Demonstrating artists will be on hand to demonstrate different aspects of making drums. Artists include Ossie Kairaiuak, Preston Rookok, William Jackson, Loren Anderson, Eugene Koezuna and Beckie Etukeok. Jerry Lieb Jr. will be teaching a class in drum making from 11am to 1pm.

Demonstrating Artists:
Phillip "Ossie" Kairaiuak, was born in Bethel, Alaska and was raised in Chefornak, Alaska. Kairaiuak is fortunate to be fluent in both Yup'ik and English. He learned about the Yup'ik world at home, and the Anglo-American world in school. He received an Art Degree from the University of Alaska Fairbanks. Ossie has also instructed high school students in contemporary and traditional Yup'ik singing, dancing and art.

Preston Rookok is St Lawrence Island Yupik from the village of Savoonga, Alaska. Growing up in the village he learned to speak his Native language and lived the subsistence lifestyle by hunting and captaining a whaling boat. Rookok also worked for the Bering Straits School District as a Special Education Aid for seven years. He currently shares his life experiences as a cultural host at the Alaska Native Heritage Center.

William Jackson is Tlingit. Jackson is of the Raven Moiety and Coho Clan. His Tlingit name is Staqwan. He was born in Juneau, raised in Seattle, and has lived the last eight years in Anchorage. He currently sings and drums with a local Southeast group Naa Luudisk Gwaii Yatx'i. Jackson is also a traditional and contemporary storyteller.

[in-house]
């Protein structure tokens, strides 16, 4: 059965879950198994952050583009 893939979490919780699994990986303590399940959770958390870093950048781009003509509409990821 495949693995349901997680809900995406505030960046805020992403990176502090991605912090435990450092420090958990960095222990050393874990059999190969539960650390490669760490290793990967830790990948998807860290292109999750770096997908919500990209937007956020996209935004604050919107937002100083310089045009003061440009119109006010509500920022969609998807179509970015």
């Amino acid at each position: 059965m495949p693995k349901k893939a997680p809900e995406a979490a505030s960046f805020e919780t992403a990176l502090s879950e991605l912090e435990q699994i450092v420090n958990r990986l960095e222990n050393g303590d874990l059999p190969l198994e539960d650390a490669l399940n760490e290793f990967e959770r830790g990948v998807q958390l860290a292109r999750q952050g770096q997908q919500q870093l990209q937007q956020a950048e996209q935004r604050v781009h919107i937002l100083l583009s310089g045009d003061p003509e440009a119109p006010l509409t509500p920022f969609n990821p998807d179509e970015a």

Loren Anderson is Alutiiq (Sugpiaq). His father is from the town of Kodiak (Sun'aq) and his mother is from the village of Afognak (Ag'uaneq). Anderson currently works as the Cultural Representative Supervisor at the Alaska Native Heritage Center. He first started as a part-time summer employee and worked his way to a supervisory position. He makes Alutiiq art and is currently involved with a newly formed Alutiiq dance group in Anchorage. Loren has received his Associates of Arts degree from North Seattle Community College.

Jerry Lieb Jr.'s Inupiaq name is Sivaluaq. His name was given to him after his Great-Grandfather had passed away. Lieb was the next born and in the Native tradition, he was given the name so that his grandfathers name and spirit would live on. He is both Yup'ik and Inupiaq and was born in Bethel, Alaska. He has been making and painting Native drums since 1997.


The Alaska Native Heritage Center is an independent, nonprofit that is committed to sharing, perpetuating and preserving the unique Alaska Native cultures, languages, traditions and values through celebration and education. It is located at 8800 Heritage Center Drive in northeast Anchorage, just off Muldoon Road North near Bartlett High School. For more information about other events and programs, visit

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  Canku Ota is a free Newsletter celebrating Native America, its traditions and accomplishments . We do not provide subscriber or visitor names to anyone. Some articles presented in Canku Ota may contain copyright material. We have received appropriate permissions for republishing any articles. Material appearing here is distributed without profit or monetary gain to those who have expressed an interest. This is in accordance with Title 17 U.S.C. Section 107.